Spot cheese higher, Class III shows weakness

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Editor’s note: This market commentary is provided by Dave Kurzawski risk-management consultant with FC Stone/Downes-O’Neill, Chicago, Ill.

Class III futures retreated yesterday closing anywhere from $ 0.01 per hundredweight to $0.24 per cwt. lower on a moderate 1,993 contracts trading hands. This prices weakness came in the face of higher still cheese prices here at the Chicago Mercantile Exchange. Block cheese rose 1-cent to close out at $1.7025 while barrels shot up 4 cents to $1.6825. Since last Friday, the block price is up $17.75 cents and the barrels have gained 17.25 cents. In both cases these are prices not seen since the tail end of October 2010. Overnight, selling is pushing Class III prices $0.50 per cwt. to $0.10 per cwt. lower on relatively light volume. Look for more downward pressure early this morning.

January has been a head-spinner for the dairy industry. With Class IV prices leading the charge, Class III prices have move from a more bearish cost-of-carry structure to a more bullish backward-dated structure and tacked on more that $2 per cwt. for some months in a week’s time. We discussed the possibility of a pipe-line refill that appeared imminent back in December, but never expected the kind of fury we’ve seen this week. The question now should be one of sustainability. As we roll the calendar into February will we see a more moderate temperature of both international and domestic demand? If we do, expect prices to give back a chunk of January’s gains in February.

While Class IV prices have been a key ingredient to the dairy complex rally in general and Class III in particular, another driver of the rally on class III that doesn’t get as much airtime has been the rally on dry whey. What was a quiet market, has become victim of buyer panic. Dry whey stocks have been tight for months, but it didn’t seem to matter until the buy switch was flipped. Continued firm bids for export have catapulted U.S. dry whey futures by 10- to 15-cents per pound over the past two weeks. That alone adds $0.60 per cwt. to $0.90 per cwt. to Class III. Whey futures have put in at least a short-term top here and are trading 1- to 3-cents lower overnight.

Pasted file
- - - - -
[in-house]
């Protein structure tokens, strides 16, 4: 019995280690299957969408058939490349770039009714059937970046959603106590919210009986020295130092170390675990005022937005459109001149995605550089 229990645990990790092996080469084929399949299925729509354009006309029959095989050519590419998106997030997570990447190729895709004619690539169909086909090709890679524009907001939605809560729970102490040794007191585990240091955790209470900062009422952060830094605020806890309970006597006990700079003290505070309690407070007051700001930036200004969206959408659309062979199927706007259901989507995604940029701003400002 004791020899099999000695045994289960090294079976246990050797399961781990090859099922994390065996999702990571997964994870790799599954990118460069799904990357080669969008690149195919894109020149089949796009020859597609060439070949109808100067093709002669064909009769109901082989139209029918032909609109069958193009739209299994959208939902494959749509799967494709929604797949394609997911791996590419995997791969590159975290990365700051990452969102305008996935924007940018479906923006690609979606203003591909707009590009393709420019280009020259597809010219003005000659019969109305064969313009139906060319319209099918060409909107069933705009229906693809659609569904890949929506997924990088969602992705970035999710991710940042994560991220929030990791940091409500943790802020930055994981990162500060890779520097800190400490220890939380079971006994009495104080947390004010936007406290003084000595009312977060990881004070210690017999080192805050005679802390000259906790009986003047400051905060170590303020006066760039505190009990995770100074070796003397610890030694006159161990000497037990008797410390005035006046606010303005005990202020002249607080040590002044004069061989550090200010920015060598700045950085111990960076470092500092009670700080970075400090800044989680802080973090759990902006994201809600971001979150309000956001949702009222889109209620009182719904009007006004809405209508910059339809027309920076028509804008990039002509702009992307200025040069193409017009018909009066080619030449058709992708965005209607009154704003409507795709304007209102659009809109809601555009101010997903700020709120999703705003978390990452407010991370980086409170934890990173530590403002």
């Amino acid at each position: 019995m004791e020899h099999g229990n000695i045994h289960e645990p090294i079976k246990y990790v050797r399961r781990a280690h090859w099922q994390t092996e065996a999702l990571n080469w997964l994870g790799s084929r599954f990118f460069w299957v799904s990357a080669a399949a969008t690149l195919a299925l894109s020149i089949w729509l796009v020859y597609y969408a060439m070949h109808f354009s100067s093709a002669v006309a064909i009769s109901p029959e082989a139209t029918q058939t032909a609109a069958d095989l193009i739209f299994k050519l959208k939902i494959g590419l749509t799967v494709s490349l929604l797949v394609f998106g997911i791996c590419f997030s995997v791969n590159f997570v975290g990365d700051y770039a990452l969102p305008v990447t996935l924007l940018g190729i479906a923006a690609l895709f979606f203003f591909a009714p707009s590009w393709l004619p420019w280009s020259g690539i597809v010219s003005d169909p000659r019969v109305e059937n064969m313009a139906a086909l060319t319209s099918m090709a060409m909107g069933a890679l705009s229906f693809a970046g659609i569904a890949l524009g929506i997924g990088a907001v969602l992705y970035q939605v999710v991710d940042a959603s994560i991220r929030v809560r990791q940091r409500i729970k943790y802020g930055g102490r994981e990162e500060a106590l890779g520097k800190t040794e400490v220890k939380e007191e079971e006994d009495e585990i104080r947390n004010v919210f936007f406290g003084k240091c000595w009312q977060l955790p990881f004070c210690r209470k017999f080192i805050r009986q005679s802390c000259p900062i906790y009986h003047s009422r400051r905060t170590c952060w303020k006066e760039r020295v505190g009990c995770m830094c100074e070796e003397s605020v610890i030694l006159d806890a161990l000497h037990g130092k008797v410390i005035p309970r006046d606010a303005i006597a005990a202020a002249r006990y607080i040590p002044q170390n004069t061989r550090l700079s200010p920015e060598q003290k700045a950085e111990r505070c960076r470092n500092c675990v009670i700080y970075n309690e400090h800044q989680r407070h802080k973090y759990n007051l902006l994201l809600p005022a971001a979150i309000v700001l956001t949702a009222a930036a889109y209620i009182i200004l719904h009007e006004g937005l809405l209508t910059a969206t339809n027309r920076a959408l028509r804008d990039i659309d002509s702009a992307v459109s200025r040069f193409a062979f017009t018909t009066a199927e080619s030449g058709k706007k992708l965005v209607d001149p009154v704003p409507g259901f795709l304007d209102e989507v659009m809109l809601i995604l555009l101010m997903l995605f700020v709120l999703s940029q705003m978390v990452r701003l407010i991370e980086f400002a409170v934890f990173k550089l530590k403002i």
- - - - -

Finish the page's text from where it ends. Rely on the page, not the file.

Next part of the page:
Producer selling has picked up over the past three trading days as they have watched the price of March milk, for example, run $2.50 per cwt. higher than this time last week. With as much uncertainty in the market today, producers really ought to decide how to execute your marketing plans. We have recommended buying puts if you are bullish dairy.

The issue we’ve run into is the valuing of those options that provide a floor for your production. Such a dramatic rally in prices has kept would-be option sellers looking for more option premium. Whether or not you’re bullish or bearish, the risk of a substantial albeit perhaps short-term futures price decline is on everyone’s mind. If there is profit margin available, dribbling sales on a percentage of your Class III and Class IV milk production is now recommended should that bring profit back to the dairy.

Keep your eyes on the price of gold and the value of the U.S. dollar. An unusual situation developed yesterday as they both finished lower (gold sharply lower) on the day. This may be a one-off or it may be a sign of further deflationary pressure yet to come in 2011. With the yet to be resolved economic maladies that seem to be on a flying saucer tour across Europe; every other month it’s a different country. And with the news this week that Standard and Poor's rating agency downgraded Japan’s debt from AA to AA-, I continue to have a more bullish tilt on the U.S. dollar here in 2011. But yesterday’s gold-dollar trade should catch our attention.

The Federal Open Market Committee said yesterday that they see no reason to change rates or the current QE2 plan to spend the earmarked $600 billion in government purchases of long-term U.S. Treasury bonds.

The grains continued to trade in a more sideways zigzag manner Thursday. From a technical perspective a move out of the late price range appears imminent (within a week). Look for grains to open slightly firm this morning.

http://www.cmegroup.com/daily_bulletin/Section04_Agricultural_Soft_AltInvestment_Futures_2011018.pdf

 

1/27 Class III Futures: Volume: 1,993 Open Interest (OI) Change: +647 Total OI: 38,180

1/27 Class III Options: Est. Put Volume: 751 Total OI: 30,532 Est. Call Volume: 654 Total OI: 25,614

1/27 Spot Markets: Block Cheese $1,7025 (UP 1, 0 Trades); Barrel Cheese $1.6925 (UP 4, 1 Trade)

Butter $2.1000 (UNCH, 0 Trades); NFDM: A $1.6325 (UP 4 , 0 Trades), X $1.6000 (up 4 1/2, 0 Trades)

1/27 Other Dairy Futures Volume: Butter: 118 Dry Whey: 108 NFDM: 62 Class IV: 118 Cheese: 51 International SMP: 0

1/27 Individual Class III Futures Prices, Change, Volume & Open Interest

Jan 11          $13.52           DOWN 1        Vol: 53        OI Change:     DOWN 39

Feb 11          $16.48           DOWN 1        Vol: 331      OI Change:     UP 42

Mar 11          $17.49           DOWN 1        Vol: 495      OI Change:     UP 146

Apr 11          $17.19           DOWN 11      Vol: 457       OI Change:     UP 224

Jan-June 2011                      Avg: $16.33                      UP 0.07/cwt

July-Dec 2011                       Avg: $16.55                      UP 0.15/cwt

Jan-Dec 2011                        Avg: $16.43                      UP 0.12/cwt

These data and comments are provided for information purposes only and are not intended to be used for specific trading strategies. Although all information is believed to be reliable, we cannot guarantee its accuracy and completeness. Commodity trading involves risks, and you should fully understand those risks before trading.





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